Jackfruit season is upon us, and from seed to rind, no part of this vegetable is going uneaten
Raw jackfruit in a burger, in your bao and in your ravioli. With veganism, plant-based diets and sustainable living gaining momentum, the use of jackfruit is being reimagined all over the world. Especially in India, where it is a familiar summer fruit.
When Goa-based entrepreneur Sairaj Dhond decided to launch a food business five months ago, he chose to focus on jackfruit. The brand, Wakao Foods, began with a range of heat-and-eat products — jack patty, teriyaki, barbecue and even butter chicken-inspired butter jack. The best seller is the jack burger patty and he is currently working on developing a range of desserts from raw jackfruit. It retails online, and has physical stores in Goa, Maharashtra, Telangana, and New Delhi. Chennai and Bengaluru are next on his list.
The fact that it is a tasty cruelty-free alternative to meat works in its favour, he says, refusing to narrow down its definition to mock-meat. He aims to carve an independent identity for the fruit with his brand “It is a superfood. We are sitting on something of so much value, and so little is being done with it. Jackfruit is found in almost every backyard in Goa, more of it goes to waste than use. It is underrated and taken for granted. I want to take it across the country,” says Sairaj. The other states he sources from, besides Goa, are Kerala, Karnataka and Tamil Nadu.
World over, however, jackfruit has been touted as a healthy substitute for meat. In Bengal, it is even called gach patha, which translates to ‘tree goat’ as the unripe pods are used as a substitute for mutton. “It is cooked on special occasions too. The ‘non-vegetarian’ version, when cooked with onion and garlic, is very popular. Another famous variant is cooking with prawns or shutki (dried fish),” says Kolkata-based Sunindita Chatterjee, who is into business process outsourcing, adding that it is the perfect substitute for meatless days. Her favourite is the faux mutton curry.
While it is prized for its flavour, and sweetness when eaten ripe in the southern States, it is used more as a vegetable [kathal] in the north. Raw jackfruit goes into kathal ki sabzi, another popular take is kathal biryani. In Bihar, it is made in the style of a kala mutton curry — a dish made with whole and ground spices, cooked over low flame. Raw jackfruit pieces are fried and then curried. Jackfruit cutlets [like shammi kebabs] are another popular way of consuming it,” says homemaker, Jayati Sinha of Patna.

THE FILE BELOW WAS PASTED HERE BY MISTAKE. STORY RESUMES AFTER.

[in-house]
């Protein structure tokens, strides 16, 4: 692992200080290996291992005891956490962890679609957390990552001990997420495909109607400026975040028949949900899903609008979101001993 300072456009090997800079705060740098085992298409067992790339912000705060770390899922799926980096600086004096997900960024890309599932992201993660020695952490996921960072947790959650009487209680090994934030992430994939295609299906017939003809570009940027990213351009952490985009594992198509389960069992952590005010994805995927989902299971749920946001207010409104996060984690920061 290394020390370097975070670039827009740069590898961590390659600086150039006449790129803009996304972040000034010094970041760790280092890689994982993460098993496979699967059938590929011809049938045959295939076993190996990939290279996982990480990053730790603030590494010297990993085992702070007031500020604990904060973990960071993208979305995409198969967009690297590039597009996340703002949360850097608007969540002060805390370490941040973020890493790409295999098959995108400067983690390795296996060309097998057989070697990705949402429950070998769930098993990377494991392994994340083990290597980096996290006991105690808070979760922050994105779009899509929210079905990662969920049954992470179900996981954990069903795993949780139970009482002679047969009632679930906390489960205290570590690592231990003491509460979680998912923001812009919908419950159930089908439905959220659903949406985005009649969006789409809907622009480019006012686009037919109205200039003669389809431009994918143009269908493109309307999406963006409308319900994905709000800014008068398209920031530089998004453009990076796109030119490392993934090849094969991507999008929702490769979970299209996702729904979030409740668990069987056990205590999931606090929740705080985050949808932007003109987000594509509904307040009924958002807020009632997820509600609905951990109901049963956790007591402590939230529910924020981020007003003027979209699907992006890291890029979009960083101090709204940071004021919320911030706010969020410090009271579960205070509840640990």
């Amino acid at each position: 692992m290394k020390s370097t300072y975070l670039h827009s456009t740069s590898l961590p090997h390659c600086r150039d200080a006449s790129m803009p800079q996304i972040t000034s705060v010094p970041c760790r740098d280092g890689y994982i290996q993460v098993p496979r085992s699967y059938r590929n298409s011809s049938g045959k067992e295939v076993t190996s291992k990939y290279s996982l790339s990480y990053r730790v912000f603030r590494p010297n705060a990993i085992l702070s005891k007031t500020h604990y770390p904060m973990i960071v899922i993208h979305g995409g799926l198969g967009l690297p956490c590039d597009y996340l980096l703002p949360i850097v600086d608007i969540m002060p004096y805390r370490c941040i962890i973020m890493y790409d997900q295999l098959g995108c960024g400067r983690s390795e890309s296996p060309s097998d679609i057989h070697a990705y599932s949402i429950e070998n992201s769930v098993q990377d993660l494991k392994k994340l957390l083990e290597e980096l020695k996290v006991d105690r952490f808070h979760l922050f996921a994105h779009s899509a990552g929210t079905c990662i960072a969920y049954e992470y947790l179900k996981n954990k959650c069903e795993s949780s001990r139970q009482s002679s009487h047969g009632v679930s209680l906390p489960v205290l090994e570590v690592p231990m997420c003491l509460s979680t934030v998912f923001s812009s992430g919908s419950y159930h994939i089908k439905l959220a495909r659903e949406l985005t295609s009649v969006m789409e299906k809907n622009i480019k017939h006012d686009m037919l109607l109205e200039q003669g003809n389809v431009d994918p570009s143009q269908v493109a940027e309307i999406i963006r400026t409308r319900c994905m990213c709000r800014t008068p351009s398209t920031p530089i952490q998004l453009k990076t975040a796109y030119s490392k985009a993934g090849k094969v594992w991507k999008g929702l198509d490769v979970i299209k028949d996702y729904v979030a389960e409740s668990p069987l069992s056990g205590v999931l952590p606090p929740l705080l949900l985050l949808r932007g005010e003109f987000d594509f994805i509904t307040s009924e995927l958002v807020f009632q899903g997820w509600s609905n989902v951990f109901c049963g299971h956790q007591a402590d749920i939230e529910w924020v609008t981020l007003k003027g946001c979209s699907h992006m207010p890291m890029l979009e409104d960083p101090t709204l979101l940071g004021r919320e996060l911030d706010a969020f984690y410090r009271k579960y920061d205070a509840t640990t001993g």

Found in Maharashtra, Karnataka, Tamil Nadu, Kerala, Goa, Bihar, West Bengal, Odisha and Assam, it is a vegetable/fruit that can be consumed “nose to tail”, as architect and culinary enthusiast Tsarina Abrao Vacha puts it. “Raw or ripe — almost every part of it, including the seed, minus the rind, can be eaten. In Kerala, no part of the chakka (jackfruit in Malayalam) goes to waste. It is eaten in so many forms — from a vegetable stir fry to chips. The fruit is also eaten in so many ways; besides the ripe fruit, jackfruit is also made into preserves, payasam and snacks. But, I believe, it is not being used as much as it should be or could be,” she says.
Tree Goat Biryani
- The highlight of the banquet for Chennai-based restaurateur NS Krishnamoorthy’s daughter’s wedding recently was the range of dishes made from jackfruit. Biryani, sukka, roast, jackfruit seed curry and even the dessert — mukkani thaen (banana, jackfruit and ripe mangoes in honey). “Needless to say that everyone who attended the wedding will remember the spread,” chuckles Krishnamoorthy, of Prems Grama Bhojanam.
- Sous chef D Murugan, of Malgudi – The Savera (Chennai), has perfected jackfruit biryani. “We use tender, raw jackfruit which weighs around 750 to 800 grams. Only then we would get the desired texture and taste. It is flavourful because the jackfruit absorbs the masala, looks and tastes just like mutton,” he says of his Ambur style biryani.
- This mock meat biryani is trending as it is vegan, and is enjoyed by the health-conscious too, says Krishnamoorthy, who calls it a treat for vegetarians.